It is desirable to have the ability to vary the thickness of the skin on the pipe or to even eliminate the skin entirely. FIG. 2 of the drawings shows the outer tube wall as including a tube wall section 35 having a threaded end 37 which engages with the threaded end 8 of the tube wall 7. This threaded connection of the tube wall section 35 allows it to be moved axially of the die to adjust the gap of injection opening 31 or, if desired, to completely close the injection opening. Similar or other adjustment systems can also be provided at the injection opening 39.
It should be noted that although the drawings show that the injection opening for the outer skin and the injection opening for the inner skin are at different locations along the length of the die, they can also be located at the same location within the die directly opposite one another.
It should also be appreciated that other adjustment systems can be used for adjusting or varying the gap in either of the injection-openings.
The description above relates to the application of a skin to the outer surface of the outer pipe wall and the inner surface of the inner,pipe wall. FIG. 4 on the other hand shows a die 44 for the application of a skin between the two pipe walls and FIG. 5 shows the actual pipe or tube formed using the device of FIG. 4.
The basic construction of the die of FIG. 4 is very similar to the die shown in FIG. 2. It includes an outer die wall 47, a middle die wall 51 and an interior die wall 49 with plastic flow channels 53 and 55 being located between the various different die walls. However rather than including skin injection paths to the outer side of the outer plastic flow channel and to the inner side of the inner plastic flow channel, die 44 is provided with a spider 57 which carries a skin injection path 58 to an accumulator and injection opening 59. This injection opening injects to the inside of the outer plastic flow channel 53 to produce a double wall pipe 61 having an outer pipe wall 65, an inner pipe wall 63 and a skin 67 which acts as a bonding agent or adhesive to hold the two pipe walls together where they meet as shown in FIG. 5.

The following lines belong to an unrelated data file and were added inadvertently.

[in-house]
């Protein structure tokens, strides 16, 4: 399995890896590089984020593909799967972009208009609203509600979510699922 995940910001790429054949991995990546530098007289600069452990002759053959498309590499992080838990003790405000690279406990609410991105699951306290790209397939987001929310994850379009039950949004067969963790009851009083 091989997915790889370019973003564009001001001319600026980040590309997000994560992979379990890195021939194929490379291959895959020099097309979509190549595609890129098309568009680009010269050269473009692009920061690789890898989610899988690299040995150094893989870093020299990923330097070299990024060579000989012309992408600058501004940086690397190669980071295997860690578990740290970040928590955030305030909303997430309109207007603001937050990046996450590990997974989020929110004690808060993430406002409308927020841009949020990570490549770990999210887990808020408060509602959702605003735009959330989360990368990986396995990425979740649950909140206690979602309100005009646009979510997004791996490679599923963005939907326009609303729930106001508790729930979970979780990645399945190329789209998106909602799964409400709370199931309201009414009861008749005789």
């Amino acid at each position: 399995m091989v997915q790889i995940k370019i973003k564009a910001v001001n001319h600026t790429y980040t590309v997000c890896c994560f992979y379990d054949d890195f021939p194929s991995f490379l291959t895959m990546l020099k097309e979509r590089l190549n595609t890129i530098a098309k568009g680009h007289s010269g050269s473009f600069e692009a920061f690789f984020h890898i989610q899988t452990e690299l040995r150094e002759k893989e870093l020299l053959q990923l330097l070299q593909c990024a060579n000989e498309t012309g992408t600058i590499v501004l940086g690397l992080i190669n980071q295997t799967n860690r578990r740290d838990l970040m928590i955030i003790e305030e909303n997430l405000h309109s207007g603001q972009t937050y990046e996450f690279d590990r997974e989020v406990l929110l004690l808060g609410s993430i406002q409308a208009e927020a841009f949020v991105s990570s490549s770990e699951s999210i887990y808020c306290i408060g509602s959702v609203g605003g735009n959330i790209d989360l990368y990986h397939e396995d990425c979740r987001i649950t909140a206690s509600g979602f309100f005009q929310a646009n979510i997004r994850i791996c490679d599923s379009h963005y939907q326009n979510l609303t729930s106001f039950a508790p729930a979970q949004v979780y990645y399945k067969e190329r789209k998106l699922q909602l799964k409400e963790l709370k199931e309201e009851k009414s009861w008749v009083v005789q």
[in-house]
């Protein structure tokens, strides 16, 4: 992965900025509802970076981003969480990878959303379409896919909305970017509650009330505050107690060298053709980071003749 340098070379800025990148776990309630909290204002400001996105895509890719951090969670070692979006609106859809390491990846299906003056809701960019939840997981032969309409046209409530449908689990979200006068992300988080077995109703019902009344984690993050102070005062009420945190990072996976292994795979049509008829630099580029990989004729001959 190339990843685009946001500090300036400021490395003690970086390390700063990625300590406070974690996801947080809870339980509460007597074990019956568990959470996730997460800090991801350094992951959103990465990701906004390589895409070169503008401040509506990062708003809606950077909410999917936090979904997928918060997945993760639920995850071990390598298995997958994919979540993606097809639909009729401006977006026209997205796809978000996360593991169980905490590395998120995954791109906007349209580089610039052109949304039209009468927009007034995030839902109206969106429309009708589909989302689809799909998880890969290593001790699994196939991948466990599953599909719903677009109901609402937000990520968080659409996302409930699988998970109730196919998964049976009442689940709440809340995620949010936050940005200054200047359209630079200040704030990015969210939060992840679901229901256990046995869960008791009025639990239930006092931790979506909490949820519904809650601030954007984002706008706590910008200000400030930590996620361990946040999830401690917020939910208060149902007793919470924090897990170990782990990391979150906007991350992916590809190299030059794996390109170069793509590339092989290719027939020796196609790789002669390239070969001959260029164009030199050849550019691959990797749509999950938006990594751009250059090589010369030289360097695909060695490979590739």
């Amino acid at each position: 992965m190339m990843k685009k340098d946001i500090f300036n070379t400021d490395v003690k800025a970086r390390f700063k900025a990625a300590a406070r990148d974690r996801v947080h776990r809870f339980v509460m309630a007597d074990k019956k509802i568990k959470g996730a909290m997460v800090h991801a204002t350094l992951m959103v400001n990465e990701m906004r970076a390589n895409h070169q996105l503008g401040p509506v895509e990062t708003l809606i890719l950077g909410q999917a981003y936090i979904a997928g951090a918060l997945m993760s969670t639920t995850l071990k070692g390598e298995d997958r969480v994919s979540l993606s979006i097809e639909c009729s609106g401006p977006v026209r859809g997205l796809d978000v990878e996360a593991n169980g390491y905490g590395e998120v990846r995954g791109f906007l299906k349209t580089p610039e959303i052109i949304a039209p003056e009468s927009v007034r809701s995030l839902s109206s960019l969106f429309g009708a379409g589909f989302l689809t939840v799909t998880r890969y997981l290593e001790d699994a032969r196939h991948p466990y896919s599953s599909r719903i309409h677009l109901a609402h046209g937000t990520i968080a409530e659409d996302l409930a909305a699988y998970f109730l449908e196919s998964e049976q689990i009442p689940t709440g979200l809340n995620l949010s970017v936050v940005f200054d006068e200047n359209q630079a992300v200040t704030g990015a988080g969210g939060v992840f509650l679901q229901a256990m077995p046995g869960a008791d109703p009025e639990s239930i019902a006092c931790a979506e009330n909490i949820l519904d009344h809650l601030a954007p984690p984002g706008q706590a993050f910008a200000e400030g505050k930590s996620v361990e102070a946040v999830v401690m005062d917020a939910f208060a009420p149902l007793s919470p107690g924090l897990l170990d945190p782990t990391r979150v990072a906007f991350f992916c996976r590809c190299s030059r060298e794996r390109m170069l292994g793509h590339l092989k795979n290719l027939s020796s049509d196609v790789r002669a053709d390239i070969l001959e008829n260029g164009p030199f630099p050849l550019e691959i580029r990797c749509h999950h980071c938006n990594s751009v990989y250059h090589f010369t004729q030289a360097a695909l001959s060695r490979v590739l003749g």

Although FIG. 4 shows the injection of the skin to the inner side of the outer plastic flow channel, the die can also easily be set up to inject the skin to the outer side of the inner flow channel to produce a pipe 71 as shown in FIG. 6 having an inner pipe wall 73, an outer pipe wall 75 and a skin 77. This is achieved by relatively minor modifications to the spider 58 and by having the injection opening 59 open onto the inner rather than the outer plastic flow channel.
It will be clearly understood from the description above, that a double wall pipe made in accordance with the present invention can use recycled, less expensive plastic material in the formation of the main pipe walls while being coated with a skin made from virgin material and giving the pipe required properties for different applications. The skin, however, is much thinner than the main pipe walls and therefore substantially reduces the cost of the pipe in comparison to pipe made completely from virgin material. In addition, coloring agents, stabilizers, etc. can be added to the pipe through the use of the pipe skin.
Although various preferred embodiments of the present invention have been described herein in detail, it will be appreciated by those skilled in the art, that variations may be made thereto without departing from the spirit of the invention or the scope of the appended claims.
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|U.S. Classification||138/141, 138/121, 138/137|
|International Classification||B29C47/12, B29C47/06, F16L9/18, F16L11/15|
|Cooperative Classification||B29C47/0033, B29C47/126, B29L2023/22, B29C47/005, B29C47/065, F16L11/15, F16L9/18, B29L2016/00, B29C47/0023, B29L2023/186|
|European Classification||B29C47/06P, B29C47/00J6, B29C47/00L6B, B29C47/00J10, F16L9/18, B29C47/12D, F16L11/15|
|Mar 7, 2002||FPAY||Fee payment|
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|Mar 26, 2002||REMI||Maintenance fee reminder mailed|
|Mar 8, 2006||FPAY||Fee payment|
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|Mar 8, 2010||FPAY||Fee payment|
Year of fee payment: 12